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Democratic gains: Let’s all safeguard them

SINCE attaining political independence from the British colonial administration in 1964, Zambia has been a shining example of democracy in the region and Africa as a whole.From that year, three republics have emerged in Zambia and under the First Republic, then United National Independence Party leader Kenneth Kaunda was elected head of State. However, Dr Kaunda’s leadership was later deemed to have increasingly become authoritarian and intolerant of opposition.These traits culminated in a constitutional amendment which created a one-party state and birthed the Second Republic in 1972, and Zambia remained a one-party state until 1991. Due to pressure from opposing groups that included the Church and civic institutions, Dr Kaunda assented to legislation that allowed the return to multi-party politics, which birthed the Third Republic, and elections were held in 1991. The Movement for Multi-party Democracy (MMD), a coalition led by then Zambia Congress of Trade Unions leader Frederick Chiluba, won the elections and Dr Kaunda graciously conceded defeat.Since then, Zambia has been on a positive democratic governance trajectory that has seen three political parties change the leadership of the country.
After the departure of Dr Kaunda in 1991, Dr Chiluba presided over the affairs of the country for a decade, after which he left.He was succeeded by Levy Mwanawasa, still under MMD, but unfortunately he died while in office, after which Rupiah Banda took over power until the 2011 general elections, which he lost to Michael Sata. Like Dr Kaunda, Mr Banda accepted the loss of elections and kindly left the Presidency for Mr Sata.In 2021, former President Edgar Lungu lost to incumbent Hakainde Hichilema and peacefully handed over the instruments of power to the latter. This peaceful transfer of power in Zambia is characteristic of a maturing democracy which President Hichilema is working hard to further entrench.Since assuming power in 2021, Mr Hichilema’s administration has been strengthening democratic tenets in Zambia by allowing the media to operate freely and civil society organisations to participate in the governance of the country.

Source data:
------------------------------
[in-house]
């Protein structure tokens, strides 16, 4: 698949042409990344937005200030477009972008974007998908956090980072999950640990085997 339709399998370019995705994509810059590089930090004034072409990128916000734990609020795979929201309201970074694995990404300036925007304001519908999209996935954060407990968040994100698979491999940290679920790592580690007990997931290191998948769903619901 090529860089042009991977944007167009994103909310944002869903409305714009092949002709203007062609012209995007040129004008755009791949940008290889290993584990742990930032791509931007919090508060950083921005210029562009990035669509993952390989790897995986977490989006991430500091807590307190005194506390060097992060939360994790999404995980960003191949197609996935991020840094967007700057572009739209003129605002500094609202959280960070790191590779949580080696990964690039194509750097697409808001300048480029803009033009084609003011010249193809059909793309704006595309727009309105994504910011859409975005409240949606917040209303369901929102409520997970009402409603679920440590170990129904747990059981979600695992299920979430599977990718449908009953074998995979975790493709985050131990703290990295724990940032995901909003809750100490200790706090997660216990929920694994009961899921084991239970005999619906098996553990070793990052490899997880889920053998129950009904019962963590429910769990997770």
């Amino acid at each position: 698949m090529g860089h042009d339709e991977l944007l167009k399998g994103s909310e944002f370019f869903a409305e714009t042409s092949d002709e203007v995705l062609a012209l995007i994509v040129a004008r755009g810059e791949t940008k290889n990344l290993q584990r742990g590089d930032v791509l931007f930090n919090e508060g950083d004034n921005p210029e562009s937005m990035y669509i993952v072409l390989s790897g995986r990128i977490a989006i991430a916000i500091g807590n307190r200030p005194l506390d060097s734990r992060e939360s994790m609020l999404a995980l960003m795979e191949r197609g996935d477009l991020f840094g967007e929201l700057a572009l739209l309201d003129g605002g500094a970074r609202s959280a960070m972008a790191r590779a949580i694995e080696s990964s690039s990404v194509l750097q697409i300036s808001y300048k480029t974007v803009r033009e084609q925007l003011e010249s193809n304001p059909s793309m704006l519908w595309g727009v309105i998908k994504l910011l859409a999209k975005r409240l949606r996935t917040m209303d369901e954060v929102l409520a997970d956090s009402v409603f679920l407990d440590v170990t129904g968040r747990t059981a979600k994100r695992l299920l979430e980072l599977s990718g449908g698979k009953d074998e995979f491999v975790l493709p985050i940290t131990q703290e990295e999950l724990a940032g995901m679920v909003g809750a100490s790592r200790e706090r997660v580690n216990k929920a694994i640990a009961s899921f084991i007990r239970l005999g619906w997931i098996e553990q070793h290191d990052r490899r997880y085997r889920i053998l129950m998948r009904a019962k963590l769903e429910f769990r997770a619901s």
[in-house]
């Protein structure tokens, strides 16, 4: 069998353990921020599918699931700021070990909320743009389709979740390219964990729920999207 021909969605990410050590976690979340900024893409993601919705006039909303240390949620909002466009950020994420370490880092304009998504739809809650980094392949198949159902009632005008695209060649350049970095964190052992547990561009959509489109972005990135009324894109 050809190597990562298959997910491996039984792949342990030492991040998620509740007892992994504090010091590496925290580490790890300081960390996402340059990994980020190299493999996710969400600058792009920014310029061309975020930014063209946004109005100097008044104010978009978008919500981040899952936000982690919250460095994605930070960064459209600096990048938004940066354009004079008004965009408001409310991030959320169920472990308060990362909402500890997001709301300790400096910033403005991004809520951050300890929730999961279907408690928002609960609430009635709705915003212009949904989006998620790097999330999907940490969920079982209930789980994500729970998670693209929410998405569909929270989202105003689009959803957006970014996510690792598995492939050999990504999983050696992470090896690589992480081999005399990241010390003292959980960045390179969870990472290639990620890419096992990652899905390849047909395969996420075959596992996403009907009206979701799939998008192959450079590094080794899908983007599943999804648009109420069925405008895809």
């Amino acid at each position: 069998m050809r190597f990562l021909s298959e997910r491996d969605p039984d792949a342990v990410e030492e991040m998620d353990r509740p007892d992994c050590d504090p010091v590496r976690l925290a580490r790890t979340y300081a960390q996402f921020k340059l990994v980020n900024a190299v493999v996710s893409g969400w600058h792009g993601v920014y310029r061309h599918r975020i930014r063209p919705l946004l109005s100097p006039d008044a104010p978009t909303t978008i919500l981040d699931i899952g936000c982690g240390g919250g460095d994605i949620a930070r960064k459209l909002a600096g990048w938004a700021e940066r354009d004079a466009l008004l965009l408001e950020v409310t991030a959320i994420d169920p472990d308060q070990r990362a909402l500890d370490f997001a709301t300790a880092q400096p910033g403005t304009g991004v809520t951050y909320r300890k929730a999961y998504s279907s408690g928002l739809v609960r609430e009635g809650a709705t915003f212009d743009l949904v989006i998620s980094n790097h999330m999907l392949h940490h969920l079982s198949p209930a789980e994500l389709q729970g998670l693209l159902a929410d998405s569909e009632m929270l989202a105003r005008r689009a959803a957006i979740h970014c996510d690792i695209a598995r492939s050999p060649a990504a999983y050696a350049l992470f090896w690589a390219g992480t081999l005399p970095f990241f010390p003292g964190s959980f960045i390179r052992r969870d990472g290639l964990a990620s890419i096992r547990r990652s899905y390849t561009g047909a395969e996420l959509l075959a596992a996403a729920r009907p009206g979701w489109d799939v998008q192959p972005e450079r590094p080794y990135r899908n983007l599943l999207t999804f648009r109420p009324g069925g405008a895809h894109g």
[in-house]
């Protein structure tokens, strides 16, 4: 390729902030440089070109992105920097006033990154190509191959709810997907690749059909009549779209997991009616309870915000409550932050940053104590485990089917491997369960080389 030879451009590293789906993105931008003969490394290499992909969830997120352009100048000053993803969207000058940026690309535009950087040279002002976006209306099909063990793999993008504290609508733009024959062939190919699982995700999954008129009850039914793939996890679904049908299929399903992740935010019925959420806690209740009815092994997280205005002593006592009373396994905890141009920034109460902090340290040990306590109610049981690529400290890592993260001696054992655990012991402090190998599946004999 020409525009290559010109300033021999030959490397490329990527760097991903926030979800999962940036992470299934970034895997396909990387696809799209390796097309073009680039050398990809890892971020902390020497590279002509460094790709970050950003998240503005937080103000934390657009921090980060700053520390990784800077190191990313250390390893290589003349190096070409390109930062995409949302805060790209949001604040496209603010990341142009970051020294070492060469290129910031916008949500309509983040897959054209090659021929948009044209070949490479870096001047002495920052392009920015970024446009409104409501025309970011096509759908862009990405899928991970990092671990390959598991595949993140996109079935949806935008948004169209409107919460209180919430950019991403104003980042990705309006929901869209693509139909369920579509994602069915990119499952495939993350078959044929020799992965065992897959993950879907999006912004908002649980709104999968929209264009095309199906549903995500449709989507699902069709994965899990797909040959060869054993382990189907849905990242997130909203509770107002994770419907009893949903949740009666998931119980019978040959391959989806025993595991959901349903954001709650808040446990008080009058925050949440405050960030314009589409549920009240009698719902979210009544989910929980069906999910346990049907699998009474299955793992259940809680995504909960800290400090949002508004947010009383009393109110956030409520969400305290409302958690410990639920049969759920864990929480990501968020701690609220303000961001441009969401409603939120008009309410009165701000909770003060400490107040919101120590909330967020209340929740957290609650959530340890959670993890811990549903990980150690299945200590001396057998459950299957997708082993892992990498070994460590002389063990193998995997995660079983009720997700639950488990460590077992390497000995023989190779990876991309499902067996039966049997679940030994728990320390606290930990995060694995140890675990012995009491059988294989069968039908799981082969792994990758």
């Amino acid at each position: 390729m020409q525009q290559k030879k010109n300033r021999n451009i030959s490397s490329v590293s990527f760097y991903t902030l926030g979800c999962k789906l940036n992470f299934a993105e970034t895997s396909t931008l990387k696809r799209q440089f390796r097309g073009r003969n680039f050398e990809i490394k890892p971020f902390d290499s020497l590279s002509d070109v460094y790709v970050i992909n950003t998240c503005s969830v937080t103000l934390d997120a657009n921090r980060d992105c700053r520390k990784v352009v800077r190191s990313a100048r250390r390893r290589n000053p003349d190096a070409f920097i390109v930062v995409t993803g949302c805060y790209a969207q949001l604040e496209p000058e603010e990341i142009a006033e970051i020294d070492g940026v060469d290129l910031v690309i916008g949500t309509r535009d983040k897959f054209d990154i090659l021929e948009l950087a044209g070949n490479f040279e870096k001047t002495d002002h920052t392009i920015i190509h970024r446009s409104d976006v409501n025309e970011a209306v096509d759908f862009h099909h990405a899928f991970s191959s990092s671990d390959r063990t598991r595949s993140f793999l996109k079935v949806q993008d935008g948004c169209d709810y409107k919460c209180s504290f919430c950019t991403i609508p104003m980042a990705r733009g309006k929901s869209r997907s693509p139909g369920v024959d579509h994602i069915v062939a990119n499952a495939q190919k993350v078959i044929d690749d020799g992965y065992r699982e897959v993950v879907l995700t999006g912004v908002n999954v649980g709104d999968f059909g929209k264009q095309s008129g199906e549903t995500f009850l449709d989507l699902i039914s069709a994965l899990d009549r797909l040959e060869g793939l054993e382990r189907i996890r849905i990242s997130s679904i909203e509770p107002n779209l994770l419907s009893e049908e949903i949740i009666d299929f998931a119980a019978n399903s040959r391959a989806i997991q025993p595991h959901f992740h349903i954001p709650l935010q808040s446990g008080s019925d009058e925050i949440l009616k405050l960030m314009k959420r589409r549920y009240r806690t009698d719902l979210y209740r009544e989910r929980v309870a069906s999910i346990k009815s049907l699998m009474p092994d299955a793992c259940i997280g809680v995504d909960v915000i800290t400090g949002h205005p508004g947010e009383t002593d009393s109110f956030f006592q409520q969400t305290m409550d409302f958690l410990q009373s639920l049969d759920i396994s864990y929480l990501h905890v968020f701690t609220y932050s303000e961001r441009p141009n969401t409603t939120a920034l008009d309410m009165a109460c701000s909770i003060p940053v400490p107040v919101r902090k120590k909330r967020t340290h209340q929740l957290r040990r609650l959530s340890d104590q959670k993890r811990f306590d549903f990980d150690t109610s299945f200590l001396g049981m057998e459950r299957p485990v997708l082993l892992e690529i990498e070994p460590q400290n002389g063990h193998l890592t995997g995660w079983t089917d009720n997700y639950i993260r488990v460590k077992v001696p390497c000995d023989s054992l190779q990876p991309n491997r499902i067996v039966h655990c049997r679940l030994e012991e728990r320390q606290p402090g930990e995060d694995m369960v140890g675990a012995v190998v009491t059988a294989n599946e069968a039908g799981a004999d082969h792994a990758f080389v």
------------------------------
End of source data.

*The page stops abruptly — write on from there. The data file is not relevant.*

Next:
The Second Summit for Democracy which Zambia co-hosted with four other countries the past two days inspired the country’s desire to strengthen its democratic governance structures.“On our part as Zambia, we are committed to ensuring a free media, protecting freedom of assembly and association, as well as ensuring an independent electoral commission,” Mr Hichilema told summit delegates yesterday.
Indeed, the media now operates freely and there is no more harassment or attacks on radio stations that feature opposition political leaders like the case was previously. Violence during election campaigns is rarely heard of, including on actual polling day.To further promote freedom of assembly and association, the archaic Public Order Act which ruling parties used to manipulate to disadvantage opposition political parties is being reviewed. All these efforts are aimed at strengthening democratic governance in the country and ensure that elections are held in a peaceful, free and fair environment. But for these efforts to bear fruit,they should not be left to the head of State alone. They should be a collective responsibility and all citizens should play a part in entrenching democratic tenets in our country